Letters to Editor 16-09-2002

Celebrating a recovery To keep a track

By The Telegraph Online
  • Published 16.09.02

Celebrating a recovery

Sir — Christopher Reeve is reported to be on his way to a remarkable recovery, managing to wriggle his toes and fingers. That would make him one of two recovering Americans. The other one, of course, is George W. Bush, whose intelligence quotient has climbed up, if reports are to be believed, from minus something to nearly two. The country’s favourite comedian is now its blue-eyed boy. In a sense, Bush couldn’t have got anything better than the September 11 attacks to lift his sagging image. But with his curious habit of letting golden chances pass him by, he must be given credit for making the most of the opportunity. His improved IQ perhaps helped him realize that nothing brings the American people together better than an attack, real or perceived, on their notion of freedom. Whatever Sunanda K. Datta-Ray might feel (“Bush’s other agenda”, Sept 15), we are going to see more of the man who has not only begun to wriggle his toes, but even flex his muscles.

Yours faithfully,
S.P. Purkayastha, Howrah

To keep a track

Sir — Another rail accident. This time involving the country’s prestigious Howrah-Delhi Rajdhani Express (“Howrah Rajdhani jumps rails”, Sept 10). But is there anything even near solace — a comforting word from either politicians or administrators — to suggest that tomorrow will be different? That action will be taken to make rail travel safer?

In contrast, we have ranting politicians soliciting their own political ends. From Calcutta, an opportunity to heighten a battle with the minister for railways. From Patna, an opportunity to castigate an opposition party leader. From Delhi, an opportunity to distance the government from culpable homicide.

When will this end? When will responsibility be owned and travel in India become safer?

Yours faithfully
Sekhar Raha, Dehradun

Sir — If indeed the Rajdhani accident was caused by the removal of fish-plates by miscreants, can railway officials answer why they did not take precautions for this area which has been a well-known haunt of these elements? I happened to witness on March 31, 2001, while returning from Delhi on the same train, the glass-panes of two windows shattering into pieces and falling all over me and my co-passengers. A little boy on the opposite seat, who was looking out of the window, had the presence of mind to duck his head so that the splinters did not enter his eyes. For the next couple of hours, other passengers let us share their seats while two railway employees covered the gaping holes on the two windows with cardboards and cello-tapes. Have railway officials ever bothered to find out why miscreants always single out this particular train and above all, who the miscreants are?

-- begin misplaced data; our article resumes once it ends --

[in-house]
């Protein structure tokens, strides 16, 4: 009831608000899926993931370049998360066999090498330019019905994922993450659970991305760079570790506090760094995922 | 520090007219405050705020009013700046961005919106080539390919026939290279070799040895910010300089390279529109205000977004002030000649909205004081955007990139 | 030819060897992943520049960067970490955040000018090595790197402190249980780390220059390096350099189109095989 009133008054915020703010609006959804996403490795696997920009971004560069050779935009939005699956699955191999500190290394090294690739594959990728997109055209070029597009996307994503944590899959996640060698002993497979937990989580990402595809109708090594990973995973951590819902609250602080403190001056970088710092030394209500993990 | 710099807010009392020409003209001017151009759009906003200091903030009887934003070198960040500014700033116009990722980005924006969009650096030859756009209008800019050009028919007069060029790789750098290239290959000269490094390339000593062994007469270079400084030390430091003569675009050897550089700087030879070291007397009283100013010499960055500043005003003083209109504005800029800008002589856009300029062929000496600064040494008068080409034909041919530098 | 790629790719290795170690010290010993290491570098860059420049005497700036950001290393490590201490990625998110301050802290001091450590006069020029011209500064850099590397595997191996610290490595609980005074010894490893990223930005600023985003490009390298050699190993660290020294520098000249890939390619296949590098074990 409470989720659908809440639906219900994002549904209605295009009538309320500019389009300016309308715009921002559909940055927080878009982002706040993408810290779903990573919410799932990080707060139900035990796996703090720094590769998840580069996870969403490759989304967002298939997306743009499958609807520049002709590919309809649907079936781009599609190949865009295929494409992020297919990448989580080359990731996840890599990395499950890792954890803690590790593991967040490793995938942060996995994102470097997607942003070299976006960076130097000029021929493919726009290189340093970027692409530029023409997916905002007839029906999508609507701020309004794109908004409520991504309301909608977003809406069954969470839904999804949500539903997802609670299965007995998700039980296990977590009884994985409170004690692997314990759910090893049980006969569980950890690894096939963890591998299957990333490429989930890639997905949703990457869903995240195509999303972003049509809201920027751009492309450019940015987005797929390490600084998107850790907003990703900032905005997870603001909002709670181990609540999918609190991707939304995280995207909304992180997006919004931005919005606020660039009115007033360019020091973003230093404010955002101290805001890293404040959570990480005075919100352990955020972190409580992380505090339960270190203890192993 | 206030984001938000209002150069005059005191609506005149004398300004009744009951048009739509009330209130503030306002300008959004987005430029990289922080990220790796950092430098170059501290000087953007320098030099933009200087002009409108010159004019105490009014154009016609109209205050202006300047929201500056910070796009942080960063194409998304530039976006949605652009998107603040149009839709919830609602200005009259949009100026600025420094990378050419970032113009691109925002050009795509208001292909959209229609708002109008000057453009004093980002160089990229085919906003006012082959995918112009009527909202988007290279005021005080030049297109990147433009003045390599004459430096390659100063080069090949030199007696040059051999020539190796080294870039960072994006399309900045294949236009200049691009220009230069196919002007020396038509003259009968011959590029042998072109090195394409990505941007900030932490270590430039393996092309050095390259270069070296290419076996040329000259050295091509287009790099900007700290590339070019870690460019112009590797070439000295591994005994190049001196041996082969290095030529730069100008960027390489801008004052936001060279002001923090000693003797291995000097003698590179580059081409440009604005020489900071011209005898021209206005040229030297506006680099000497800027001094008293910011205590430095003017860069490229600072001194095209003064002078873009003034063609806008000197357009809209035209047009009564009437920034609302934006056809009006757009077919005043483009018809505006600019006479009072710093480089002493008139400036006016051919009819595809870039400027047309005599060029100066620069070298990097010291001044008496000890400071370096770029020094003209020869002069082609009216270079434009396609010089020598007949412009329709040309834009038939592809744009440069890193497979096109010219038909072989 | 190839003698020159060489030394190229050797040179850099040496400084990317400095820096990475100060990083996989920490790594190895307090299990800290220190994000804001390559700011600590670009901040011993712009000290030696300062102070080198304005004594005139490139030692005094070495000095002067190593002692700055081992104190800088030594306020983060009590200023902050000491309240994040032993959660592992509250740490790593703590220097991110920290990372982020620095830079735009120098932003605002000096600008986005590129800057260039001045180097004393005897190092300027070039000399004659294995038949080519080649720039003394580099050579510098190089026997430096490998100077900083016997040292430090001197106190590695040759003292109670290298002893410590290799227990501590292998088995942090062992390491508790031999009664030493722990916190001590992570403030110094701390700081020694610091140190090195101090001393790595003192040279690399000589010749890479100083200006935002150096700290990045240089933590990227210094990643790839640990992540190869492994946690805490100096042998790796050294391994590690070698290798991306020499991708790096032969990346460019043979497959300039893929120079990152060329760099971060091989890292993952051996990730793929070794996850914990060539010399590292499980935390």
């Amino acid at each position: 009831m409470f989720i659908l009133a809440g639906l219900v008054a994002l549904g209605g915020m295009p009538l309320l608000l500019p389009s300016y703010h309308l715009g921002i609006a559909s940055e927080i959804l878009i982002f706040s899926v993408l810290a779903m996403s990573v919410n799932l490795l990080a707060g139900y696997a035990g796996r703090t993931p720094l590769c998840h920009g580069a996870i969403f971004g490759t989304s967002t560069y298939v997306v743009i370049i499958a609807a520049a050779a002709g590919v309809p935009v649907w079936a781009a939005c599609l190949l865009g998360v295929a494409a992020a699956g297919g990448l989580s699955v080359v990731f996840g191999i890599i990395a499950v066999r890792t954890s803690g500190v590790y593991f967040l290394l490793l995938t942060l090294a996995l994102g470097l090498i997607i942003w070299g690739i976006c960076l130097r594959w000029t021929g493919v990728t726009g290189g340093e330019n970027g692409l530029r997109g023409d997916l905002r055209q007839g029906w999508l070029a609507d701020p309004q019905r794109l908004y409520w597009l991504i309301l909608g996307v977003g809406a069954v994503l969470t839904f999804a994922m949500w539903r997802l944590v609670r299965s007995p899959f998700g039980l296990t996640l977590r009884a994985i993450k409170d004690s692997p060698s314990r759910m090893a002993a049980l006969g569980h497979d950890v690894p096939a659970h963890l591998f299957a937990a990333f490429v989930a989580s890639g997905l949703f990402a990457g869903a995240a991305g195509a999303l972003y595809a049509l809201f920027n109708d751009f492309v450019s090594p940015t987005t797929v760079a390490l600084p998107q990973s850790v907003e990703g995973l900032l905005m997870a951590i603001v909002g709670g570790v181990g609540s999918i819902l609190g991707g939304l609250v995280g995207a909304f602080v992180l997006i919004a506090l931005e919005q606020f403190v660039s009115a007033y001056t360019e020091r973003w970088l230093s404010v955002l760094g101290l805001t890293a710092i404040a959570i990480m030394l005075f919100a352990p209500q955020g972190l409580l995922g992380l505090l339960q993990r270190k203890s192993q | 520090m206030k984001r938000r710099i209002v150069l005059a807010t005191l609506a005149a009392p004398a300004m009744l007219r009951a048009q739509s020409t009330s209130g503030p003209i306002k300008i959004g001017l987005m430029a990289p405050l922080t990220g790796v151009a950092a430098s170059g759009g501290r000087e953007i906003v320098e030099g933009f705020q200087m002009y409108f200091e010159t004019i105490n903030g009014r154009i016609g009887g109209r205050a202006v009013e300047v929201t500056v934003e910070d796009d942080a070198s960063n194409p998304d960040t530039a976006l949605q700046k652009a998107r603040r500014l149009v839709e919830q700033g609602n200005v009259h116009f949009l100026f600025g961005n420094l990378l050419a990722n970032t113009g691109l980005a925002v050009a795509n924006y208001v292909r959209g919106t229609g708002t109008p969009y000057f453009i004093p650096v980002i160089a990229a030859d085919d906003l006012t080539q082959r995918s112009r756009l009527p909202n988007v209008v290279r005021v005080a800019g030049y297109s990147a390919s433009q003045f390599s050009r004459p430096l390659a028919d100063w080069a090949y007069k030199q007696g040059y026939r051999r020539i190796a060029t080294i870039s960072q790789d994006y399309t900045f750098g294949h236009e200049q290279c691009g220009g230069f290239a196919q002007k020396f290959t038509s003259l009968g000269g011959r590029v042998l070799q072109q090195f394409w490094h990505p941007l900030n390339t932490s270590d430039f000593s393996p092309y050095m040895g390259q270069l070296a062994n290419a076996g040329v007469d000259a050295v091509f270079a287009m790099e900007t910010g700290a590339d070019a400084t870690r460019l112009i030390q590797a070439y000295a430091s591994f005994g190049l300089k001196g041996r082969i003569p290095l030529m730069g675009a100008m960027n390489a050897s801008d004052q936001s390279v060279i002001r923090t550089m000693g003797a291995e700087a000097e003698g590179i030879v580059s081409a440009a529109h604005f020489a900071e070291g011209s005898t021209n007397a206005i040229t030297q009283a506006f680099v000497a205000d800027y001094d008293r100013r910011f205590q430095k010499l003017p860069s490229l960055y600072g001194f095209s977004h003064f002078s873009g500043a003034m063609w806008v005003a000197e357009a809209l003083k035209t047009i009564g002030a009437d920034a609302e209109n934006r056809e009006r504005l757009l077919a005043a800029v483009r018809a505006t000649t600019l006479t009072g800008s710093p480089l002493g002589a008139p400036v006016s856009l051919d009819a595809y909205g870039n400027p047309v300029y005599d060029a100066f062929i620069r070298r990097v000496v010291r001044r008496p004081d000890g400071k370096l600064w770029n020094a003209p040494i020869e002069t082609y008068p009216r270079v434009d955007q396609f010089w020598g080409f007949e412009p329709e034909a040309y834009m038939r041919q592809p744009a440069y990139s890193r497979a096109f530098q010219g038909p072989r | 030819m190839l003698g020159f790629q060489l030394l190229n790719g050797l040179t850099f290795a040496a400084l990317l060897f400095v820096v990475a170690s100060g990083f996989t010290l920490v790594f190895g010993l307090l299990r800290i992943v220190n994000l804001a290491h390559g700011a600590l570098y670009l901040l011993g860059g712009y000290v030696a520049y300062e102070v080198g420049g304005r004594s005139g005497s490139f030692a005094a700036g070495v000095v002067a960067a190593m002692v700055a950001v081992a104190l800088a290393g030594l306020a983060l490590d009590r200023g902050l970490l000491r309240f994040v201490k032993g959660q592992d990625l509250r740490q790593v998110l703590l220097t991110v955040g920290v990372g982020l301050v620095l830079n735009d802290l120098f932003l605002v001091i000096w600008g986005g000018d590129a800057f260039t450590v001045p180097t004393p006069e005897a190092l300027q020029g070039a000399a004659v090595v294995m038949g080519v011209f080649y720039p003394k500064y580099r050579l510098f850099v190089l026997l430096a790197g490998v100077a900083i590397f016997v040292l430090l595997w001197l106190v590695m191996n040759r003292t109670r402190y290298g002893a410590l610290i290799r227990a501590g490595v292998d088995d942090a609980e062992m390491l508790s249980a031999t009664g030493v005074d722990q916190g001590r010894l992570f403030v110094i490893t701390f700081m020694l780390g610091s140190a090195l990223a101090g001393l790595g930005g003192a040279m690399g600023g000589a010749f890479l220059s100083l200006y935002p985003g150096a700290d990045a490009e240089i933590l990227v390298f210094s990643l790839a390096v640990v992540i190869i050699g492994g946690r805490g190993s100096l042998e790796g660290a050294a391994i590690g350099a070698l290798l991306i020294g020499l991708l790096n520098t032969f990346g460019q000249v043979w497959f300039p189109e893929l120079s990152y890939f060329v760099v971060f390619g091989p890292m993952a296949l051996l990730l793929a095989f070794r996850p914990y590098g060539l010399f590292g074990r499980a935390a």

Yours faithfully,
Arunima Saha, Calcutta

Sir — Is it not time the railways were rescued from politics, particularly the politics of bifurcations and trifurcations, creation of new zones and so on? There are certain points about the Rajdhani Express accident which need to be looked into: first, it defies logic to make a train run at 130 kilometres per hour over an 85-year old bridge, however strong it may be. When rains were lashing the area, it was the duty of the maintenance personnel to check the bridge more often. Second, bridges are examined once a year and then declared distressed. Currently, 526 bridges are distressed and have not yet been repaired. Third, poor track maintenance could also have caused the tragedy. Why can’t the tracks be examined in the intervals between the passage of two trains? Finally, will the railways minister ask for more funds for safety in his next budget?

Yours faithfully,
Mahesh Rathi, Calcutta

Sir — The helpers of the pantry-car staff in the accident-hit Rajdhani Express have been denied compensation on the ground that they were “unofficial” workers. But once they have been allowed to travel on this train by the railways, they should be entitled to compensation like other passengers and railway officials.

Yours faithfully,
Chandrima Mukherjee, Asansol

Sir — Successive railway ministers have concentrated on flagging off new trains every year only to consolidate their vote banks, but little has been done to improve the century-old railway bridges and tracks. Issues like double-lining and electrification of railway lines have been put on the backburner in favour of the creation of new railway zones. Even after the imposition of a “safety tax”, there has been no let up in accidents.

Yours faithfully,
Bikash Banerjee, Durgapur

Sir — If it is mandatory to wear seat belts while driving in Calcutta at an average speed is 40 km per hour, shouldn’t it also be made compulsory in a train which is moving at 130 km per hour? In the case of an accident, this will minimize casualty, since the passengers sleeping on the top berths will not fall down and get injured.

Yours faithfully,
T.S. Walia, Calcutta

Sir — Two rail bridges constructed during the British period over the rivers Kangsabati and Silabati in the Kharagpur-Adra line need thorough check-up and maintenance. The Bhubaneswar-New Delhi Rajdhani Express, some superfast expresses and other local trains run on this line. The bridges shake abnormally when the trains pass over them. Moreover, being a single line, the Kangsabati bridge takes the load of both the up and down trains.

Yours faithfully,
Sudarsan Nandi, Midnapore